What a marked and refreshing departure from the chaos of last week. Last night's Vice Presidential debate was civil, fairly substantive, and perhaps even slightly boring at times. In other words, it felt normal, in spite of the abnormal circumstances under which it was held. My overall takeaway is something of a mixed verdict, bearing in mind that the event seems highly unlikely to disrupt the underlying fundamentals of the race, which pretty clearly favor the challenger at this stage:
Pence won & was a more effective prosecutor of the opposing side than the actual prosecutor on the stage. He was also much more effective than the president on both offense & defense.— Guy Benson (@guypbenson) October 8, 2020
Harris did well enough, which is what her ticket needed.
Susan Page did a nice job.
One of my political pet peeves is watching candidates entirely ignore direct questions asked of them, in favor of pivoting to preferred topics and canned answers. We were treated to a fair amount of that over 90 minutes, from both sides of the stage. USA Today's Susan Page mostly asked good, fair questions, and managed to direct the traffic rather well -- a far easier task than Chris Wallace faced, given the respective characters involved. Vice President Pence was on defense throughout the opening stanza, doing his best to evade pointed critiques on COVID as best he could. He made some solid points, but it was a tall order, and it showed. After the subject shifted to the economy and other major issues, he ably and doggedly dismantled the opposing ticket's record and agenda, in my view. Sen. Kamala Harris had her moments, stayed disciplined, and passed the general eye test, all without making any major or controversial news. In other words, mission accomplished.
One area that the Republicans have needed to exploit more is the Biden campaign's promise to raise taxes on the overwhelming majority of Americans, while pretending that they won't. Pence hammered on it. Multiple independent, nonpartisan experts have reviewed Biden's proposal and concluded that it would "increase taxes on average for all income groups." She didn't seem to understand that she'd done so, and denied it several times, but this is accurate:
Harris just promised to raise taxes on the vast majority of Americans.— Guy Benson (@guypbenson) October 8, 2020
Pence dominated on the economic questions. As for the back-and-forth bickering over fracking, watch this video, which Pence referenced, as well as this. They're trying to have it both ways. It's a similar story on the 'Green New Deal.' Later, Harris revealed herself to be an inch deep on a number of issues, especially on foreign policy, offering a parade of platitudes and shallow answers. On the Supreme Court and radical court-packing schemes, the Vice President pressed a member of the Biden ticket harder and more clearly than any journalist has to date. Harris' reply was incredibly weak, conflating filling existing vacancies (using Democrat-established rules) with adding seats to the Supreme Court. She also injected a racial red herring into her reply, which was a completely unresponsive pander. She ultimately never answered the question, and Pence made sure people noticed (update: her Lincoln anecdote was historically inaccurate).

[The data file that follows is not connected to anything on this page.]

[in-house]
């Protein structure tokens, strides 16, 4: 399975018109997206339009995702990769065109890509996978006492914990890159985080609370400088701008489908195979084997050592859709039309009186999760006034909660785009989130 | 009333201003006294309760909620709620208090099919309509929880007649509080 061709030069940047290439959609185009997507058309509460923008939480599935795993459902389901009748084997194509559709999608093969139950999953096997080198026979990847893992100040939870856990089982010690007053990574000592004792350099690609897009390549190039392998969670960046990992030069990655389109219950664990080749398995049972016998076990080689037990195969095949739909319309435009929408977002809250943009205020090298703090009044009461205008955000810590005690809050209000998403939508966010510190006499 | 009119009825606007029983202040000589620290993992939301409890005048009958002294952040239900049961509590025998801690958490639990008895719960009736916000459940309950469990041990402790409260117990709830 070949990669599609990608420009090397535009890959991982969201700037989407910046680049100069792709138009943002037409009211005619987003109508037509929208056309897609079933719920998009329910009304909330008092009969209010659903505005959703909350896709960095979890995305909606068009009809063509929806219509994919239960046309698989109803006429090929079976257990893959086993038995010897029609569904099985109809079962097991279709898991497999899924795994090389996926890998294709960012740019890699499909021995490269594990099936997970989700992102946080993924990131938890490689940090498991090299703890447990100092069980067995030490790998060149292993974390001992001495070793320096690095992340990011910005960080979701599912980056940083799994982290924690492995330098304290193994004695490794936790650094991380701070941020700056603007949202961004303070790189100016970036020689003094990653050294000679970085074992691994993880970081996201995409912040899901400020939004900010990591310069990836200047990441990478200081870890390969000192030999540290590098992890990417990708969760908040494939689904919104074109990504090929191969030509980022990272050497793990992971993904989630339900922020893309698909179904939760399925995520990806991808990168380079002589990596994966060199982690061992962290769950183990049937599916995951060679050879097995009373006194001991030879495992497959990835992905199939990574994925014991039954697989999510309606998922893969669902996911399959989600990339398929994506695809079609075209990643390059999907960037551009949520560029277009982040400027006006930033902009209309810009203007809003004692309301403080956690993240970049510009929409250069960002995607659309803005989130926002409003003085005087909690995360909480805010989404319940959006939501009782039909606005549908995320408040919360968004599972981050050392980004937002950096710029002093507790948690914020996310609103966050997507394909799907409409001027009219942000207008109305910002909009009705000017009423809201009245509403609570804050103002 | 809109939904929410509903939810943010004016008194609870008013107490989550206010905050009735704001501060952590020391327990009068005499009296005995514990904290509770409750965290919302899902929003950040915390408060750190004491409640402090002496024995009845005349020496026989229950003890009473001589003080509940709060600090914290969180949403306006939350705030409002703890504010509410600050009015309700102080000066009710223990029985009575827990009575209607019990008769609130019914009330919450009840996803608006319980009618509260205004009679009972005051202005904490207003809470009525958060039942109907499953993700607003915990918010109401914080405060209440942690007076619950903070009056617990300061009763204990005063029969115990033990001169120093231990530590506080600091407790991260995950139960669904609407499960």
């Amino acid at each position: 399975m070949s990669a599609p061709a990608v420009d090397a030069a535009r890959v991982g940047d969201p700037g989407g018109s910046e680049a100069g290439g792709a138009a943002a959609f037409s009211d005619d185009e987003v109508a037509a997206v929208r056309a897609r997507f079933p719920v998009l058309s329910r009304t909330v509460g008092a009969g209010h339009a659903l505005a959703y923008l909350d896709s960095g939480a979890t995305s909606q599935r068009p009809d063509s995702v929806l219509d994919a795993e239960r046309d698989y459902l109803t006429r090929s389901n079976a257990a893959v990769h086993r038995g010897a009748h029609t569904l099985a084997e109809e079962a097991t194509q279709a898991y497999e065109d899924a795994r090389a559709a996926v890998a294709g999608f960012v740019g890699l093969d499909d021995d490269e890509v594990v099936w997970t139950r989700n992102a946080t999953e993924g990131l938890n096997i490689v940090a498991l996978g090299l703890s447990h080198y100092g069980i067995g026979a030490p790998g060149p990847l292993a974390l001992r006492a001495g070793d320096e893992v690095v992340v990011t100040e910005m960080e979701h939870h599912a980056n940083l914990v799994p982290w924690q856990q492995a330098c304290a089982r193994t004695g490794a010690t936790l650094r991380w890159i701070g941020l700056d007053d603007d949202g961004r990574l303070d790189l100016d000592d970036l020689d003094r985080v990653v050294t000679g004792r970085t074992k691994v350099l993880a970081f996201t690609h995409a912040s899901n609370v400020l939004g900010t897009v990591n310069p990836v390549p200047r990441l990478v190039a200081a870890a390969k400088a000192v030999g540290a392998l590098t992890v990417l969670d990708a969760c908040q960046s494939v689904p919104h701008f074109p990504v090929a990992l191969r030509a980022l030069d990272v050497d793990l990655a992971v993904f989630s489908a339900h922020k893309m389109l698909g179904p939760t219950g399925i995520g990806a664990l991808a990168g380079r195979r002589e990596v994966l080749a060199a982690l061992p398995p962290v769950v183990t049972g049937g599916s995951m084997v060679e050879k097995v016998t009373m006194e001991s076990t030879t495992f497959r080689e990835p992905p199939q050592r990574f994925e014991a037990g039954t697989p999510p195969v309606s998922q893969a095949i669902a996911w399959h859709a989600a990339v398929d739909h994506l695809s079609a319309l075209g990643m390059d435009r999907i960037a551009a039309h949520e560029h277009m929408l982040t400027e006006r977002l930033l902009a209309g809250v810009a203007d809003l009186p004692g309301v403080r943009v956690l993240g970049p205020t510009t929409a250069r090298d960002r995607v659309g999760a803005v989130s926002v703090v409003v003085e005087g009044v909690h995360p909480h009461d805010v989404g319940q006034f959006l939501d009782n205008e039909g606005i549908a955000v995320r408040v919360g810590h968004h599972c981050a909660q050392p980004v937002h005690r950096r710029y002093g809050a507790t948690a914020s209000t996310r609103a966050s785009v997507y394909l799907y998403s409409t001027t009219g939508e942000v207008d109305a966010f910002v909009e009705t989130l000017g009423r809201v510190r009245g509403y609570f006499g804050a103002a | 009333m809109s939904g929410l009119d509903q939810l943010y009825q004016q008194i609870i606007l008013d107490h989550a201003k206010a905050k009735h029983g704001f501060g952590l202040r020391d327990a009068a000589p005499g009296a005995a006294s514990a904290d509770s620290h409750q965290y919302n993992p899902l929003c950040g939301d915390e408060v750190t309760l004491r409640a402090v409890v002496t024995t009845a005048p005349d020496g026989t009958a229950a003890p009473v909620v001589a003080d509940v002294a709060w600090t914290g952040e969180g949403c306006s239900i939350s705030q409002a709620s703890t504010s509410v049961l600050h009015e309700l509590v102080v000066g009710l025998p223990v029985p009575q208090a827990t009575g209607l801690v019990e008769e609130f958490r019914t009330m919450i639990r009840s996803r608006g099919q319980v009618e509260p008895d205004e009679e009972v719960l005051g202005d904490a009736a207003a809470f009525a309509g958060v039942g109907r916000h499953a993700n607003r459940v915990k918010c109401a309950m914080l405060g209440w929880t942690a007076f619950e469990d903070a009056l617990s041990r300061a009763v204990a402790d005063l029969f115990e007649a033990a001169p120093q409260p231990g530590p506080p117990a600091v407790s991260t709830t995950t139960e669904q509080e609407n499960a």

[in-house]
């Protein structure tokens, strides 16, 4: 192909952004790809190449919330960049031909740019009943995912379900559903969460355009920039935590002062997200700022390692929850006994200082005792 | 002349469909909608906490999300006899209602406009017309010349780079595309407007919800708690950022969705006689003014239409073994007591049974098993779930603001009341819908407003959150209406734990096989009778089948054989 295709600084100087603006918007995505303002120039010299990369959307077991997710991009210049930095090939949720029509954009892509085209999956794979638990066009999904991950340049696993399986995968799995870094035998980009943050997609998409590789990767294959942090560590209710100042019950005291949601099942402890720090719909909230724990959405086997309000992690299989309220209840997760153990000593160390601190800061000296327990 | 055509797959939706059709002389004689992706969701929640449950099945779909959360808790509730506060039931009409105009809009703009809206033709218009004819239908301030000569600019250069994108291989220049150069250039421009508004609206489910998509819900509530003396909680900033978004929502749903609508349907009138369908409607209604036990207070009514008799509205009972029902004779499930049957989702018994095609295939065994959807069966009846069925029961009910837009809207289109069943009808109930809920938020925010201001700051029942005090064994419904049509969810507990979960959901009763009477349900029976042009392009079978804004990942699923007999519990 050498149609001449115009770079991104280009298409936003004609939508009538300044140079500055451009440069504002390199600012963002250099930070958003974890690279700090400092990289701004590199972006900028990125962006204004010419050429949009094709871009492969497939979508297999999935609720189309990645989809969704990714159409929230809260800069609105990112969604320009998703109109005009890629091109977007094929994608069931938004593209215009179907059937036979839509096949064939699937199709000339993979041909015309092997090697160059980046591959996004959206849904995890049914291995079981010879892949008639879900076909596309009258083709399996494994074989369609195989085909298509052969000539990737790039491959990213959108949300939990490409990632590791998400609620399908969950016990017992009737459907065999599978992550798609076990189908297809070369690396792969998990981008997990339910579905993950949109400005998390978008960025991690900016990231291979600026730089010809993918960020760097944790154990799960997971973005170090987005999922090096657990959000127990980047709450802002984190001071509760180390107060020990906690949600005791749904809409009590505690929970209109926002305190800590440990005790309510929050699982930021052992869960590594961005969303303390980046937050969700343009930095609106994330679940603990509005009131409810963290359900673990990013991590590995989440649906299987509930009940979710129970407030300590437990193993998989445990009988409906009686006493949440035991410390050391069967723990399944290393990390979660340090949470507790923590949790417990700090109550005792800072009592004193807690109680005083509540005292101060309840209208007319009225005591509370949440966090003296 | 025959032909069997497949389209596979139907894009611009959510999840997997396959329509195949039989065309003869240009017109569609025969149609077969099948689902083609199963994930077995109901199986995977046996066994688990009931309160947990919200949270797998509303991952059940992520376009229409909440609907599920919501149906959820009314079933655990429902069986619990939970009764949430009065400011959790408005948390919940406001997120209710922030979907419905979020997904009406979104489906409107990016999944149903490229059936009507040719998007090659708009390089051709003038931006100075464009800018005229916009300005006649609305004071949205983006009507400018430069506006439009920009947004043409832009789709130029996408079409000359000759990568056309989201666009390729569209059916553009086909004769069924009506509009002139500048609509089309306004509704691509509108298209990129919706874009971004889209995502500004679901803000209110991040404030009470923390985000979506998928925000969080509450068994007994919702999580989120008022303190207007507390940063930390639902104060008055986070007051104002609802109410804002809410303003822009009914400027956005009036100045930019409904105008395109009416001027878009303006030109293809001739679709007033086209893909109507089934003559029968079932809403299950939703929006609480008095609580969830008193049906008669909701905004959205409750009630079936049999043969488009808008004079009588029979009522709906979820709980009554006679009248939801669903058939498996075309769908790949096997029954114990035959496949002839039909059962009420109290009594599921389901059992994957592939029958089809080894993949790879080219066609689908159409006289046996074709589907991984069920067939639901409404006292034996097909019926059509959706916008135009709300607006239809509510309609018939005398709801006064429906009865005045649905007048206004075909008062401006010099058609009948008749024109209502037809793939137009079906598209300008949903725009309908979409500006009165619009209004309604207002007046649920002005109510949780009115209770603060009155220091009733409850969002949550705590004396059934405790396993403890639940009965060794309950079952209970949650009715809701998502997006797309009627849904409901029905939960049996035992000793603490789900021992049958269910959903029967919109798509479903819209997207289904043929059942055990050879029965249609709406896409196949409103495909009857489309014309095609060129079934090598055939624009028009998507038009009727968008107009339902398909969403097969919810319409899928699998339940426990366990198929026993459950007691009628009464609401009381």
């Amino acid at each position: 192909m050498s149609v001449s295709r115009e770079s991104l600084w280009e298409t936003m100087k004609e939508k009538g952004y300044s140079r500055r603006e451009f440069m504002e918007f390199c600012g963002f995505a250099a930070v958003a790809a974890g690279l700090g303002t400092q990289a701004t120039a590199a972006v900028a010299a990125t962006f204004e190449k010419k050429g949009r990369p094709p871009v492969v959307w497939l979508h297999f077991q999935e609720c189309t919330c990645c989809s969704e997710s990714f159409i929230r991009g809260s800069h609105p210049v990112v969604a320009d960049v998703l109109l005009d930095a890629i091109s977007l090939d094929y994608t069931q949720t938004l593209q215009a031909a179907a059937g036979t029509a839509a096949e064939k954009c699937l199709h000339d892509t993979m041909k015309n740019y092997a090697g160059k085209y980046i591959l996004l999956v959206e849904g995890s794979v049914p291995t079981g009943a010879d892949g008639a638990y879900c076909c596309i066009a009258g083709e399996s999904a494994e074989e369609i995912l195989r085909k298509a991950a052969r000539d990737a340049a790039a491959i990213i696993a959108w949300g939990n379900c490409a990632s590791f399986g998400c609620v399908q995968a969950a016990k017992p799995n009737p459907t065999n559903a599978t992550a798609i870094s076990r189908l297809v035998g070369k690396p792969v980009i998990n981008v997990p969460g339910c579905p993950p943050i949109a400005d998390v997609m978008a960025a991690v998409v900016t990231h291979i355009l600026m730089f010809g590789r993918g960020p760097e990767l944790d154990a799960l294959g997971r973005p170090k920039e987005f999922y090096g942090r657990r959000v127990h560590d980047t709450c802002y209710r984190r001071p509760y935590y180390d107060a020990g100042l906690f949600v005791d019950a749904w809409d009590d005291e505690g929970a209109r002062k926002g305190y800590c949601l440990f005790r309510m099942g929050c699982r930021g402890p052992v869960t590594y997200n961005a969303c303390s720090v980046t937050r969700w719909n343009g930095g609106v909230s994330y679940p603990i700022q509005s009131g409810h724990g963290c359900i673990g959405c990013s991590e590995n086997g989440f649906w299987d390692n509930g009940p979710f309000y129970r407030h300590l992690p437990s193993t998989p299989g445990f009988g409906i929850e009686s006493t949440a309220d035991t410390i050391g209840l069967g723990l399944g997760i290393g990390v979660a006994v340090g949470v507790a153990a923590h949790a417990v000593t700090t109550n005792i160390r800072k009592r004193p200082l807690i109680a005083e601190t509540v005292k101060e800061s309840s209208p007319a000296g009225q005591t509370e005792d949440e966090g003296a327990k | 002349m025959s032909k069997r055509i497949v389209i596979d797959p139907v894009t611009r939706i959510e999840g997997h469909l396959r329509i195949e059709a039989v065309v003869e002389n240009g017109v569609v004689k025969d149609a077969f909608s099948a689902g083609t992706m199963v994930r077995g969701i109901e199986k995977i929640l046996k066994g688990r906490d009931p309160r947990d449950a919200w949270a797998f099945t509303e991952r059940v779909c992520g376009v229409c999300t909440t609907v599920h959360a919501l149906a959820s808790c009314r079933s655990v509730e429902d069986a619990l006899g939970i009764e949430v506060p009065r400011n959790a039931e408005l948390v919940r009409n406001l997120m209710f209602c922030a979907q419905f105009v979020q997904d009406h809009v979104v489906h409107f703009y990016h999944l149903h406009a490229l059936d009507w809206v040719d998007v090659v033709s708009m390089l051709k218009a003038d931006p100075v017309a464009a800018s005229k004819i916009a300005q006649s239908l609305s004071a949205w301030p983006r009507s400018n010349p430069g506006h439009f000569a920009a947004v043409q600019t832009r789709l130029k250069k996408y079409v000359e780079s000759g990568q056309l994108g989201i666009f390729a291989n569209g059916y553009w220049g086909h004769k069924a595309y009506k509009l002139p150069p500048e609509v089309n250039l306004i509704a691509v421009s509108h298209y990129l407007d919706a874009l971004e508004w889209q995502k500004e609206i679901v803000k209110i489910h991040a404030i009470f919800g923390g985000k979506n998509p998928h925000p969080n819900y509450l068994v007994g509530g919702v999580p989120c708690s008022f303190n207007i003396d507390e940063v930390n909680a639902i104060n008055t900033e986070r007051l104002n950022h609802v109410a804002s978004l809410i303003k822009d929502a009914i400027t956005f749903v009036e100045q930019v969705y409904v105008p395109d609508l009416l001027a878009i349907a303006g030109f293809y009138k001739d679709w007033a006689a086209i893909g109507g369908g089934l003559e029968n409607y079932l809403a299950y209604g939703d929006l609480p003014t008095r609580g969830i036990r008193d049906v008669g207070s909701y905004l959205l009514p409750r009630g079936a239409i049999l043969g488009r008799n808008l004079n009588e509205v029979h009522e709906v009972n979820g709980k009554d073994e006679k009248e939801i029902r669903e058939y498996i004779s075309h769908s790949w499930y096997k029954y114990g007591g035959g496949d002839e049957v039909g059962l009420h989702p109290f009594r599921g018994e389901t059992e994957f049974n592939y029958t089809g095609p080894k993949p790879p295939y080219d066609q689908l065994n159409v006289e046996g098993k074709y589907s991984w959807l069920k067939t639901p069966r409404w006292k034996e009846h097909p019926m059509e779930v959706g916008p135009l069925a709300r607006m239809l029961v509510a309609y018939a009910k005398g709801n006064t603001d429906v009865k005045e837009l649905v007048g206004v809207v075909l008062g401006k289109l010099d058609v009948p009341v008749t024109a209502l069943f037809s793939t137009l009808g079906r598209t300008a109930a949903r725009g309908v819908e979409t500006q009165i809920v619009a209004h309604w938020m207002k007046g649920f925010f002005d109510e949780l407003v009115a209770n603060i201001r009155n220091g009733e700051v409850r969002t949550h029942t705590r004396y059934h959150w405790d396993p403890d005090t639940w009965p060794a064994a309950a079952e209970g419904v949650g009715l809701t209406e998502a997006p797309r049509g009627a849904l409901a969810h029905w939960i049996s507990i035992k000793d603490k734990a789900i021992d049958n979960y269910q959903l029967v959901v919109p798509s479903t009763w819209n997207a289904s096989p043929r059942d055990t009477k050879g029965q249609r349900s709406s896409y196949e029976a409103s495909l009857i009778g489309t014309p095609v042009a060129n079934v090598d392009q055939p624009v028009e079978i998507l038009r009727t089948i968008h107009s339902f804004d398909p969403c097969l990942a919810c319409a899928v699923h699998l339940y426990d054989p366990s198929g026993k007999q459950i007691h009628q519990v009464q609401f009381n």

After parrying back and forth on other issues like climate policy, race relations and accepting the election results -- each getting in some shots and delivering talking points -- the final question was relayed from an eighth grader, who asked about the acrimony and ugliness of politics. Pence smartly parlayed this challenge into a tribute to the special friendship between the late Justices Ginsburg and Scalia, which he said exemplifies American unity in the face of deep disagreements. A strong finish to a good night for him. He's much steadier and more informed than his running mate.
Lastly, I noticed quite a few online liberals attacking Pence for 'talking over' women (both other people onstage were women, and crosstalk is inevitable at these things), while conservatives hit Harris for her body language. I don't really buy into either critique. Pence talked over his allotted time on several occasions, but did so calmly. He did not come across as disrespectful. And the idea that Harris shaking her head or smirking will do anything to move any votes is similarly silly. Remarkably, each candidates spoke for nearly precisely the same amount of time, according to one count, and Harris spoke for several more minutes than Pence based on another:
unofficial speaking times -— Rick Klein (@rickklein) October 8, 2020
The "mansplaining" narrative, cultivated on lefty twitter and picked up by sympathetic journalists, is stupid and lazy. And yes, 'the fly' gave us all something stupid to chuckle and create memes about for a news cycle that will have a shorter half life than said fly. A throwback to simpler times, perhaps. In short, the Vice President offered a detailed and compelling critique of the challengers' records, the likes of which Americans have not yet witnessed this cycle. His counterpart's goals were to attack the incumbent president, convey overall plausibility for the job she seeks, and to do nothing that would risk altering the existing trajectory of the race. My guess, therefore, is that both campaigns are pleased with how last night went -- and that viewers won't deliver a terribly lopsided verdict on the winner. Although I'll leave you with an online media poll that didn't give the GOP participant much of a chance:
A fun — and some might say revealing — screw-up! pic.twitter.com/W124PYg22k— Guy Benson (@guypbenson) October 8, 2020
Also, for what it's worth:
Frank Luntz focus group, asks for one word to describe Harris: "evasive...nervous...shifting blame...caring....snarky....too rehearsed....nervous....evasive....abrasive....unsteady....rigid....unpresidential"— Tim Alberta (@TimAlberta) October 8, 2020